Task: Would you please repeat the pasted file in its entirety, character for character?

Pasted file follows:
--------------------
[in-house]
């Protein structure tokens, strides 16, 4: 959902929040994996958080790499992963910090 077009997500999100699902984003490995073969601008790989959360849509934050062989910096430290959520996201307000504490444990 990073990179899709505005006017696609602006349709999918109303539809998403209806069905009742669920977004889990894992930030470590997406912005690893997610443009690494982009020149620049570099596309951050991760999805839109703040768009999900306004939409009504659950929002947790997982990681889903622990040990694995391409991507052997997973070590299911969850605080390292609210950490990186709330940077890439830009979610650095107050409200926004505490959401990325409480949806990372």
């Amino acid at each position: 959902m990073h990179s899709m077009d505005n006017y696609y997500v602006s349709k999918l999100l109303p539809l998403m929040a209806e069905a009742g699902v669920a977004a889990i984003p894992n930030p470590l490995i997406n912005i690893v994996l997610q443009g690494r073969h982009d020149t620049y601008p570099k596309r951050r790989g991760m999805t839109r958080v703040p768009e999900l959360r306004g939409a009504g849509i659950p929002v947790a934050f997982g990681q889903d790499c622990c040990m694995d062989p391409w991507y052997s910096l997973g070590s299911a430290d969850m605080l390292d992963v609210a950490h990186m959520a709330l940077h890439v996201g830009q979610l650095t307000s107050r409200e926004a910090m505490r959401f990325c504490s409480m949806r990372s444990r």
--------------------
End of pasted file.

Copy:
[in-house]
């Protein structure tokens, strides 16, 4: 959902929040994996958080790499992963910090 077009997500999100699902984003490995073969601008790989959360849509934050062989910096430290959520996201307000504490444990 990073990179899709505005006017696609602006349709999918109303539809998403209806069905009742669920977004889990894992930030470590997406912005690893997610443009690494982009020149620049570099596309951050991760999805839109703040768009999900306004939409009504659950929002947790997982990681889903622990040990694995391409991507052997997973070590299911969850605080390292609210950490990186709330940077890439830009979610650095107050409200926004505490959401990325409480949806990372």
């Amino acid at each position: 959902m990073h990179s899709m077009d505005n006017y696609y997500v602006s349709k999918l999100l109303p539809l998403m929040a209806e069905a009742g699902v669920a977004a889990i984003p894992n930030p470590l490995i997406n912005i690893v994996l997610q443009g690494r073969h982009d020149t620049y601008p570099k596309r951050r790989g991760m999805t839109r958080v703040p768009e999900l959360r306004g939409a009504g849509i659950p929002v947790a934050f997982g990681q889903d790499c622990c040990m694995d062989p391409w991507y052997s910096l997973g070590s299911a430290d969850m605080l390292d992963v609210a950490h990186m959520a709330l940077h890439v996201g830009q979610l650095t307000s107050r409200e926004a910090m505490r959401f990325c504490s409480m949806r990372s444990r």